In its most general sense, dysgraphia is the difficulty that sometimes occurs with handwriting , related to problems with certain fine motor skills. Dysgraphia can show itself in a number of ways and, in case of suspicion, it is always recommended to consult with a specialist, such as a speech therapist, to see what guidelines they can recommend.

A child with dysgraphia will not necessarily be dyslexic or dyspraxic (although sometimes these conditions may be related). For example, dysgraphia will not necessarily affect oral spelling , so a child might be able to spell perfectly and that ability is impoverished when writing words on paper. Depending on the characteristics of each case, dysgraphia could also be treated differently.

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How to recognize dysgraphia in children

Children with dysgraphia may have excellent reading and listening skills , but they have trouble with the task of handwriting. There may be cases of children who have been doing it for a long time and nobody has noticed, other cases of frustration at homework or when going to school … etc. But, apart from the fact that each case may present specific characteristics, some of the most common features of dysgraphia are:

  • Difficulty holding a pen.
  • Form letters of different sizes, with irregular spaces and that do not always remain on the line.
  • Showing illegible handwriting, that is, something that cannot really be read at all. Bear in mind that many children may not write well, but such complex writing can still be read and would not indicate a problem a priori.
  • Mix uppercase letters with lowercase letters.
  • Hold the pen or pencil with great force .
  • Show certain problems with spelling.
  • Have a general lack of motivation towards writing.

 

What can we do if a child has dysgraphia

We can see if a child has dysgraphia starting with the basic positioning of the body, which is always very useful to assess handwriting practices or letter formation. In the first place we should focus on biomechanics, find out if the child in question is ergonomically and posturally ready to start writing, how he feels when seated, if the height of the table and chair is adequate, if his feet can support properly on the floor… We can also ask the child if he or she feels any pain or discomfort while writing and, if so, point to the area, as this will tell us which part of the arm they are using to write.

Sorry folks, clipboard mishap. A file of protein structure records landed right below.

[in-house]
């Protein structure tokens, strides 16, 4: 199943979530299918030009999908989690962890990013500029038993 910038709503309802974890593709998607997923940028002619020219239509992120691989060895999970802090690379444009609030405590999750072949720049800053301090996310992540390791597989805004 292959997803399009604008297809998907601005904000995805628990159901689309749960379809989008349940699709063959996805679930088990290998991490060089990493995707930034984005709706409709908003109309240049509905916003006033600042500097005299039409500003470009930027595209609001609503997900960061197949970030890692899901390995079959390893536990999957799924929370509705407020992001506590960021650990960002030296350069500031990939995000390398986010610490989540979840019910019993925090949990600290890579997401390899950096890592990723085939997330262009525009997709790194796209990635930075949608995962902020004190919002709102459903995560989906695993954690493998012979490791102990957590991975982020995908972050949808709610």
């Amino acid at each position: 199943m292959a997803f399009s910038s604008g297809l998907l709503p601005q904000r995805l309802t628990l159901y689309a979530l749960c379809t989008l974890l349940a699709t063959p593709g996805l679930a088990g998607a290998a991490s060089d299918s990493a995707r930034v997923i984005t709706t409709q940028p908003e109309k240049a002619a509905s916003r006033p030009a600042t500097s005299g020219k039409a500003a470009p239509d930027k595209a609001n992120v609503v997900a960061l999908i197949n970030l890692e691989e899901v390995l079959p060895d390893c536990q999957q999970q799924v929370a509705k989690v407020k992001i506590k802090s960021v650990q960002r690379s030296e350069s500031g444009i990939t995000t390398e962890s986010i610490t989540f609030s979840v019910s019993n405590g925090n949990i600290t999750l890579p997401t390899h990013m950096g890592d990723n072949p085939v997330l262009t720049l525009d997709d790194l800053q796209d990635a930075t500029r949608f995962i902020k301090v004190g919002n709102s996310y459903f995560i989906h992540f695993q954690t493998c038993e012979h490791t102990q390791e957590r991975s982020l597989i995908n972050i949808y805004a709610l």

Children with dysgraphia will likely use most of their arm to write, and may have aches and pains in the shoulder, arm, and / or wrist. The most common problem is that of the positioning of the wrist, despite the fact that we almost always pay attention to the position of the thumb and finger. This is why it is important to check if your wrist is relaxed while writing and if it moves smoothly across the page, or if it jumps while trying to stretch your fingers to reach further along a line. We can also carry out checks by placing the paper for the child to write, making sure that it is angled correctly, on the right or left side of the body (depending on the hand with which it is written), and that it is not positioned flat and straight. Right-handed writing naturally goes in an uphill motion, and left-handed writing moves downhill, so children will end up twisting their body to compensate for positions.

 

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Another option would be to work to strengthen the muscles of the hands and fingers with toys that are at home. For example, playing with clay or Legos will help reinforce what children need to write. You can use any toy that requires stamina and has a bit of a “push and pull” action. Encourage the little ones to think about what they are doing with their hands while playing .

And, if after the checks you think that your son or daughter may have dysgraphia, comment it and seek help at school to see joint forms of work and recommendation. Information around handwriting practices or a good selection of worksheets and patterns can also be a great supplement for struggling children to improve their writing skills.

 

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